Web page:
Fish tapeworm infection
Diphyllobothriasis is an infection from a fish tapeworm.
The fish tapeworm (Diphyllobothrium latum), is the largest parasite that infects humans. Humans become infected when they eat raw or undercooked freshwater fish that contain tapeworm cysts.
The infection is seen in many areas where humans eat uncooked or undercooked fish from rivers or lakes. Diphyllobothriasis is seen in Eastern Europe, North and South America, African countries in which freshwater fish are eaten, and in some Asian countries.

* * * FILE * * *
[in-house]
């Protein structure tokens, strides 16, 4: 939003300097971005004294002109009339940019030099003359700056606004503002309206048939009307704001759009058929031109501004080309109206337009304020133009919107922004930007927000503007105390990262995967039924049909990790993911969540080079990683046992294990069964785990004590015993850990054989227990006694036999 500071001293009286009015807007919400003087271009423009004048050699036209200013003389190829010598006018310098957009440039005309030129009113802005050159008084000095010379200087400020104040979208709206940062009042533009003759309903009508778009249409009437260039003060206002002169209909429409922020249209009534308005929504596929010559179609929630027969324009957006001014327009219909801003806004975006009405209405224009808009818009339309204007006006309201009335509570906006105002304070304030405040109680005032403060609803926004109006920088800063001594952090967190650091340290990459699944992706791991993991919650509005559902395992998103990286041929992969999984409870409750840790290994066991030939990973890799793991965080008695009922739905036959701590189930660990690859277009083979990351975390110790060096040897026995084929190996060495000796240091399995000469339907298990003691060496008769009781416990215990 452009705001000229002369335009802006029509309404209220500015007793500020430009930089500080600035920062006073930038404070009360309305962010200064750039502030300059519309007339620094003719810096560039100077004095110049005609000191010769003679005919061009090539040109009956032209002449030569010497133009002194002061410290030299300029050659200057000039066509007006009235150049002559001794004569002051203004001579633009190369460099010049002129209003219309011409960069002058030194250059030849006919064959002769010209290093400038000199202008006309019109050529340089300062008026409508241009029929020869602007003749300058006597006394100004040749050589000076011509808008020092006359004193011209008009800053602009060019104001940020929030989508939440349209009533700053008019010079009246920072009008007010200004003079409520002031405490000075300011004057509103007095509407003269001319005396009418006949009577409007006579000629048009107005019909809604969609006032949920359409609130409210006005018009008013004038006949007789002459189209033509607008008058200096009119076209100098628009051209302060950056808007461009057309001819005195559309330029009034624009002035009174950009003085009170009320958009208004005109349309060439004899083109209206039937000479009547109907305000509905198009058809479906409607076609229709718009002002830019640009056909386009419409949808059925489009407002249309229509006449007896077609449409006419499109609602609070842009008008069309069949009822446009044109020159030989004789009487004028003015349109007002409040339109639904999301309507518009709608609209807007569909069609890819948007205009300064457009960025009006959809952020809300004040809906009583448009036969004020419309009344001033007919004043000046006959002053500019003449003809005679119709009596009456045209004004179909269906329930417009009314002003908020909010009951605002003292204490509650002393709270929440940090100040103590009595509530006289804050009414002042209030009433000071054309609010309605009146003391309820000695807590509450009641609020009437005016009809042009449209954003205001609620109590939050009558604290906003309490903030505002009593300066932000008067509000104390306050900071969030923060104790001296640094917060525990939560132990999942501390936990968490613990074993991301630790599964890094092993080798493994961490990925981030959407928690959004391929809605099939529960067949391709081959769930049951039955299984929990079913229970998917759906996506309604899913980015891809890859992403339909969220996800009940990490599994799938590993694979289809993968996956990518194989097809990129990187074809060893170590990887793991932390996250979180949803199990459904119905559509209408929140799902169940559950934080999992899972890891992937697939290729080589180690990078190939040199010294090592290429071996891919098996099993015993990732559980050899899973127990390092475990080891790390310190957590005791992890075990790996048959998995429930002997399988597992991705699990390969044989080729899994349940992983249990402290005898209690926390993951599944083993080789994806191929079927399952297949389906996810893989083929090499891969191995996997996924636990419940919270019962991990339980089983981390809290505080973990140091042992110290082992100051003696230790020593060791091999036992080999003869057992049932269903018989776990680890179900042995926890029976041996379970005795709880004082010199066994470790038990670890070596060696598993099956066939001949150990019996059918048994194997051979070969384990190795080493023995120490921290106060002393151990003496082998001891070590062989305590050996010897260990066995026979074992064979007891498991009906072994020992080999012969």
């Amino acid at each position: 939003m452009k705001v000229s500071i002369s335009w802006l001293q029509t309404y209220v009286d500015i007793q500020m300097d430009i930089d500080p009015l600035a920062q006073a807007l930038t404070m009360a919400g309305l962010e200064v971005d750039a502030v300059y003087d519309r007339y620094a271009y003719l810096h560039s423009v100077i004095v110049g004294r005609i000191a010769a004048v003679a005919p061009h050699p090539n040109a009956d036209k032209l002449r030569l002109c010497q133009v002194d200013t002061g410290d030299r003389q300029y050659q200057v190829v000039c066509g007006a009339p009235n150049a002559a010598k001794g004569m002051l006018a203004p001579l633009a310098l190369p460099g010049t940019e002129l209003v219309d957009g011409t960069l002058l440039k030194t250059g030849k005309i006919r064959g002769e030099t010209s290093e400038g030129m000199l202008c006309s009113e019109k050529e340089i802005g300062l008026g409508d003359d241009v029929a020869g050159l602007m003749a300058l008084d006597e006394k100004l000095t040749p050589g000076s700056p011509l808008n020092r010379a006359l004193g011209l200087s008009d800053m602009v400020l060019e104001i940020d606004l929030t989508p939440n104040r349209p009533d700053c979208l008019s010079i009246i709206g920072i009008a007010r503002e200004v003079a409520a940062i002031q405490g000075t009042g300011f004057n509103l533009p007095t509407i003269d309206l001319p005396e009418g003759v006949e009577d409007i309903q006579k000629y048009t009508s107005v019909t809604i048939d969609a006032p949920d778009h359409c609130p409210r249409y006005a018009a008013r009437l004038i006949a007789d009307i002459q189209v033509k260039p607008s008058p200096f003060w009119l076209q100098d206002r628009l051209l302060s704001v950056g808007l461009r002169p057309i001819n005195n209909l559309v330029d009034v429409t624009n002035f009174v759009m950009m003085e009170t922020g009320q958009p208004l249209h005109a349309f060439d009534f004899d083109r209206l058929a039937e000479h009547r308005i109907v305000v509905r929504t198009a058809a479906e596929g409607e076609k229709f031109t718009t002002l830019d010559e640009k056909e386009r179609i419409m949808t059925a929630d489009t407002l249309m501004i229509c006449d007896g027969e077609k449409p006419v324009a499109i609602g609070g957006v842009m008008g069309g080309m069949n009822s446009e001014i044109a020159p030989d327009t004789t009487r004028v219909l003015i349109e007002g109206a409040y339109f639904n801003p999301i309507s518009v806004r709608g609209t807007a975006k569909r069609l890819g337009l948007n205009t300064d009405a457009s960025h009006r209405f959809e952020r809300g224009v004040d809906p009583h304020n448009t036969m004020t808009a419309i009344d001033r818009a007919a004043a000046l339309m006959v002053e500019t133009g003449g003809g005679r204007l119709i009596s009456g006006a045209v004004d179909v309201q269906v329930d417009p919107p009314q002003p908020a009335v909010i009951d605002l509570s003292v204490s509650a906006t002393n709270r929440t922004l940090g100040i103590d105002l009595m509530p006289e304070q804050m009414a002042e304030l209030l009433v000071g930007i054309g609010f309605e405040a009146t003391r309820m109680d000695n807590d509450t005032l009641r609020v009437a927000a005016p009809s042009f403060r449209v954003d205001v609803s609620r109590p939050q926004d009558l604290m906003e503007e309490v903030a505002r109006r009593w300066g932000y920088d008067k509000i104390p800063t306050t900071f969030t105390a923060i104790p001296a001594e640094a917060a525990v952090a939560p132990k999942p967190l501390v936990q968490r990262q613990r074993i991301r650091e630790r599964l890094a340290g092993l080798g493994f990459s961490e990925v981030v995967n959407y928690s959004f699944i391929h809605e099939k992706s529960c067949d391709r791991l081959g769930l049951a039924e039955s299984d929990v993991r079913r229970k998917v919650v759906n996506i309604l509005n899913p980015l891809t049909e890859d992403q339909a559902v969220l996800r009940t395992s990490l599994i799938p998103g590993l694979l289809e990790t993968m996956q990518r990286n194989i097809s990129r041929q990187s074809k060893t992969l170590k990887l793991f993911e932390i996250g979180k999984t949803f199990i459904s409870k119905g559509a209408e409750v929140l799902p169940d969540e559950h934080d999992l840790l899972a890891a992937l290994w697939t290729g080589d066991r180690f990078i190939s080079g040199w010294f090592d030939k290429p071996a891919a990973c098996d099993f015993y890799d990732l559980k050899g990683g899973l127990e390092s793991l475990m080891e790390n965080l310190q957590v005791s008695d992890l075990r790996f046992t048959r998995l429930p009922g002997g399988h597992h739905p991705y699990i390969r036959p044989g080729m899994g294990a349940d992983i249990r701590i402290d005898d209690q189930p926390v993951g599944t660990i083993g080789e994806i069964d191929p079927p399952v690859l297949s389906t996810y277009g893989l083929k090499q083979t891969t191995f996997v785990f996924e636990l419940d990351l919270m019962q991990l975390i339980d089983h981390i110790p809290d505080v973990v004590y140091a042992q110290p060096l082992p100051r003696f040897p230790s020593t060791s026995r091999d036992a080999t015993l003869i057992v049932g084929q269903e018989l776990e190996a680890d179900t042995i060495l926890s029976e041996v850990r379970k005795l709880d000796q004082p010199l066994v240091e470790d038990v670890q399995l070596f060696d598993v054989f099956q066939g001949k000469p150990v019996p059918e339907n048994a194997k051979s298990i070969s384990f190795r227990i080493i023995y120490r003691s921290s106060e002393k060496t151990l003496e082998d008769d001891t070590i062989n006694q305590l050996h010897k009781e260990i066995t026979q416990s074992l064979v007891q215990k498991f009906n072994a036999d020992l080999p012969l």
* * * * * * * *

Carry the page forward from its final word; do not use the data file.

After a person has eaten infected fish, the larva begin to grow in the intestine. They are fully grown in 3 - 6 weeks. The adult worm, which is segmented, may reach a length of 30 feet. Eggs are formed in each segment of the worm and are passed in the stool. Occasionally, parts of the worm may also be passed in the stool.
King CH. Cestode infections. In: Goldman L, Ausiello D, eds. Cecil Medicine. 23rd ed. Philadelphia, Pa: Saunders Elsevier; 2007:chap 375.
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